Source Molecular Corporation was one of the two invited speakers at the Central/Northern California Ocean and Bay Water Quality Monitoring Group quarterly meeting held early February 2018 in Oakland.
Dr. Yiping Cao, Source Molecular Corporation’s Vice-President of Technology, presented the Human Fecal Contamination Score as a standardized approach for microbial source tracking data interpretation. Various representatives from local health departments, permittees, environmental organizations and the State Water Resources Control Board attended the meeting.
The Central/Northern California Ocean and Bay Water Quality Monitoring Group coordinates the monitoring efforts of state and local agencies and coastal dischargers, and the assessment efforts of regional environmental interests. Traditionally, fecal indicator bacteria are used to monitor the presence of fecal matter in environmental waters. However, the scientific and regulatory communities increasingly regard this method as flawed.
Dr. Cao explains that most people associate FIB to cause diseases but FIB are generally not pathogens. FIB can come from a lot of sources – humans, animals, plants, soil and biofilm. Thus, it is difficult to implement mitigation measures without knowing exactly where the bacteria came from. This is where microbial source tracking (MST) comes in. MST provides a set of methods to identify sources of contamination.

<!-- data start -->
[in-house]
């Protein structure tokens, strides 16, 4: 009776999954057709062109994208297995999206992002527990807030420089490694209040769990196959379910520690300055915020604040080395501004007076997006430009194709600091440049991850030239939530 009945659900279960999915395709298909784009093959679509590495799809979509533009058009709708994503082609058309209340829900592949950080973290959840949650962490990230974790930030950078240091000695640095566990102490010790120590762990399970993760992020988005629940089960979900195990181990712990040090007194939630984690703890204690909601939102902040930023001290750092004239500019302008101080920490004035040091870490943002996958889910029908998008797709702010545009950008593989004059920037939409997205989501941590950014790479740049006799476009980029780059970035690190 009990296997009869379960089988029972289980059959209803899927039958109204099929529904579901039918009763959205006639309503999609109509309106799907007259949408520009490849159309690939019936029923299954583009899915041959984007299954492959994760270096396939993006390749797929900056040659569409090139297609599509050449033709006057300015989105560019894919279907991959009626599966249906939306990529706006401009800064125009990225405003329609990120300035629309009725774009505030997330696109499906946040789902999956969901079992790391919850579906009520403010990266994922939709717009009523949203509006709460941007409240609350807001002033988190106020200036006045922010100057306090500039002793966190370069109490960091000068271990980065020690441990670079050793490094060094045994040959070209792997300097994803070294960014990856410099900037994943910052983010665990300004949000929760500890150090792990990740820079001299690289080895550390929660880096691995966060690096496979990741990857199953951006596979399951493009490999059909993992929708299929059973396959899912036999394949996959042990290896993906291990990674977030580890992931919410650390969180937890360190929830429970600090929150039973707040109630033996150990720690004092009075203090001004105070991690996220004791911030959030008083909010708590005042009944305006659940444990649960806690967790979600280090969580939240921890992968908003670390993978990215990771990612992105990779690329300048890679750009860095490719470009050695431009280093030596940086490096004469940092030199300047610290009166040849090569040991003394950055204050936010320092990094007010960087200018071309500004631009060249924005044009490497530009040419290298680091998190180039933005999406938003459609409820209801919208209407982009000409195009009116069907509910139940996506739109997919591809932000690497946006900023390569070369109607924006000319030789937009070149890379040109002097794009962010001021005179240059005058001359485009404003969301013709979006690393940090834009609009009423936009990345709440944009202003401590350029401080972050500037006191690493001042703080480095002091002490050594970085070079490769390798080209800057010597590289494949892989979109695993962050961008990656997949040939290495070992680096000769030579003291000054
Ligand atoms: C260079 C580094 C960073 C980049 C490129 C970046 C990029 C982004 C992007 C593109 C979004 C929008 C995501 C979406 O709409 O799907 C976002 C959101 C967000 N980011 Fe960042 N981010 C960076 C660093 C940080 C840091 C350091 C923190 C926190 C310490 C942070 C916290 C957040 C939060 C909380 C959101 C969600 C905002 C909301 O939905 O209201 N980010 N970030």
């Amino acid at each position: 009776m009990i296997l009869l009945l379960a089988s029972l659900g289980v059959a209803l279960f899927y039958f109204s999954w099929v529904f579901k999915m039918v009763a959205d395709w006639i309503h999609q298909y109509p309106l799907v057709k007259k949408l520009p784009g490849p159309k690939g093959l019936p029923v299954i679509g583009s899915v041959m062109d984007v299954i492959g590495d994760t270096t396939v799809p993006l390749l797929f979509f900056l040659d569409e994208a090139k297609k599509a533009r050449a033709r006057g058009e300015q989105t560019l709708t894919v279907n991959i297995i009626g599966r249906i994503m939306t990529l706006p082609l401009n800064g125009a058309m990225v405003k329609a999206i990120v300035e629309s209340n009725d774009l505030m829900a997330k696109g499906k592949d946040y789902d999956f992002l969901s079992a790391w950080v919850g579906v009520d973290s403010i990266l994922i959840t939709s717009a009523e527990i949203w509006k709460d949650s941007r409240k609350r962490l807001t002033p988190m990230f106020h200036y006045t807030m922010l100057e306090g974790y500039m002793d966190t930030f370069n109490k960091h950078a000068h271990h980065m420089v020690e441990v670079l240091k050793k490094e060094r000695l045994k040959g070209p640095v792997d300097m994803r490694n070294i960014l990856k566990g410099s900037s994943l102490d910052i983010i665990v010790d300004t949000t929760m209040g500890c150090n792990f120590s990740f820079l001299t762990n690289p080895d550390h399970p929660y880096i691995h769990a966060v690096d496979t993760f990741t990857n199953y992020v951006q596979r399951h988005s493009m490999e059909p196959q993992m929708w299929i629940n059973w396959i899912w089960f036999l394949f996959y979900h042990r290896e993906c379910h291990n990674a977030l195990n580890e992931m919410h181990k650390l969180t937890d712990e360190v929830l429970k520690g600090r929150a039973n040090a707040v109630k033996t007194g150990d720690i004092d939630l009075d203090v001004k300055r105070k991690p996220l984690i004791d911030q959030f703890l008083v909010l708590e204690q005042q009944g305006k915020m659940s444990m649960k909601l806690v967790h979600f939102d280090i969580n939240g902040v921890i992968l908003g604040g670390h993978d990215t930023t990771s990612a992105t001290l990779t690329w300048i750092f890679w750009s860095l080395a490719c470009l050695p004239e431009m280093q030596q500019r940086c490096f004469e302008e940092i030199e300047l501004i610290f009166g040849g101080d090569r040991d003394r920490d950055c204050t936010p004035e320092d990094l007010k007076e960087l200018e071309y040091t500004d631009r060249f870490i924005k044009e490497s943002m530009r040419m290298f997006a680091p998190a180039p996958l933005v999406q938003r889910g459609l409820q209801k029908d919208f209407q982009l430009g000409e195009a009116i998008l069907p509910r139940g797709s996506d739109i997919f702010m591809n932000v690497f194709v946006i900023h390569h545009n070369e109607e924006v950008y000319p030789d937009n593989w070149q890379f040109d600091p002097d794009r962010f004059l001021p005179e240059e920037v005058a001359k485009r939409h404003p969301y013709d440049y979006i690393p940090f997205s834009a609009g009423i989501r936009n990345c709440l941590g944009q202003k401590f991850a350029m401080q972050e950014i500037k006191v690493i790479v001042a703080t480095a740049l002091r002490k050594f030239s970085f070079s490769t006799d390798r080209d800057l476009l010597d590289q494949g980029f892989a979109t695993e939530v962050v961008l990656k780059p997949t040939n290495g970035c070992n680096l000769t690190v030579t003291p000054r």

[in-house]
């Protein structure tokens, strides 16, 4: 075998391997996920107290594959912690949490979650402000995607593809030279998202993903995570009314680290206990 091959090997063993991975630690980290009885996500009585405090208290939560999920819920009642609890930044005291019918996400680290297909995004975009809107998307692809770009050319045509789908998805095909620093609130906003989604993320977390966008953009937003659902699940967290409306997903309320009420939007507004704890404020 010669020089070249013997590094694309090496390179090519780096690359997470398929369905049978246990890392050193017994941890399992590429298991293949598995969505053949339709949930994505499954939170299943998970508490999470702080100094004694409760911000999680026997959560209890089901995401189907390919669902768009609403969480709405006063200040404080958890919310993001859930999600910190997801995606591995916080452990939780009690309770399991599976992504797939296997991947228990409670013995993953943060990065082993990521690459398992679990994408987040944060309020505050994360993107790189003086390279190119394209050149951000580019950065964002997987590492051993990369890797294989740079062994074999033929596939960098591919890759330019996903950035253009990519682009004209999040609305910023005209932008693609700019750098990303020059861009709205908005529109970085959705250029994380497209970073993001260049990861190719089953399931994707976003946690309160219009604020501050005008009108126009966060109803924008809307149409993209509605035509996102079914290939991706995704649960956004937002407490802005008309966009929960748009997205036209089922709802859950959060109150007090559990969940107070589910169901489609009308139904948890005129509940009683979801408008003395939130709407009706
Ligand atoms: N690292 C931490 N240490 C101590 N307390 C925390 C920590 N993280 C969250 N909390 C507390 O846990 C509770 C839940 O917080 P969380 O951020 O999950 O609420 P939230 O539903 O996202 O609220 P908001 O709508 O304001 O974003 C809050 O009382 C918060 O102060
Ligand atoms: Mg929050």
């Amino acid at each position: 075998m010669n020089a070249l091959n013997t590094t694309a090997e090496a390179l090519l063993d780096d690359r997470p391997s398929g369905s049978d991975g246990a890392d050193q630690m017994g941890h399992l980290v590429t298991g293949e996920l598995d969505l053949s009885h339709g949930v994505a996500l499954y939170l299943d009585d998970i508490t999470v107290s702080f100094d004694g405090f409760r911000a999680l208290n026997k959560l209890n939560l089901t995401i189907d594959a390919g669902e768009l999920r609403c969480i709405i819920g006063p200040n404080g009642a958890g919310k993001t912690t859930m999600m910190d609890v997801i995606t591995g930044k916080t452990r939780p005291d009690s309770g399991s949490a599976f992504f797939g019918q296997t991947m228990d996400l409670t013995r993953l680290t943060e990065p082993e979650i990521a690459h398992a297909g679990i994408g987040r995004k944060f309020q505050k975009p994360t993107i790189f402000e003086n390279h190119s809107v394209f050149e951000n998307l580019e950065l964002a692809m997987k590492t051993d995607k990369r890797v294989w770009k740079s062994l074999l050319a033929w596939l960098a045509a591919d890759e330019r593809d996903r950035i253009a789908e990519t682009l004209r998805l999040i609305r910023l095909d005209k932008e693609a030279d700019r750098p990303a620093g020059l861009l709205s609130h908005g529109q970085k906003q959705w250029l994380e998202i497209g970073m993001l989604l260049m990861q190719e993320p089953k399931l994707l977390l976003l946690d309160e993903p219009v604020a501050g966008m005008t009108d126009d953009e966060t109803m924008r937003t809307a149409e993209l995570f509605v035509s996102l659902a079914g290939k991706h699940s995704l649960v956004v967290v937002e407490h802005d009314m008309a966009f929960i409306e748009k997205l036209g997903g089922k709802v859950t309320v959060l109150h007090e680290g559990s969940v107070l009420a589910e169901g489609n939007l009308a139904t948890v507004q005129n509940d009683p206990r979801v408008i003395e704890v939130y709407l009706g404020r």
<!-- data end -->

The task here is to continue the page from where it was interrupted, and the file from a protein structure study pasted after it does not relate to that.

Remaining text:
When MST results are on hand, there is still a matter of interpreting the data. Traditionally, MST results are interpreted through a process called best professional judgment (BPJ), which was demonstrated to be highly inconsistent from one professional to another. Such potential for large interpretational bias by BPJ motivated a team of researchers, from USEPA, SCCWRP, and Stanford, to develop a standardized mathematically defined objective approach to MST data interpretation, the human fecal score (HFS). The HFS gives the site average concentration of the HF183 marker. It is a number that characterizes the extent of human fecal pollution at a site. This makes it a simple and intuitive way to assess site condition.
Dr. Cao relates that the HFS takes into account all data – quantifiable, detected but not quantifiable, and non-detect – as all data, even non-detects, contain valuable information. The applications of HFS include measuring BMP effectiveness and site prioritization for mitigation.
Source Molecular’s laboratory, which is ISO/IEC 17025:2005 accredited, performs genetic testing on environmental water samples using host-associated gene markers through quantitative polymerase chain reaction (qPCR). It also provides assistance in the calculation of HFS.
Learn more about how the Human Fecal Score is calculated by simply setting an appointment with Dr. Cao. Source Molecular can also be reached at 786-220-0379 and email@example.com.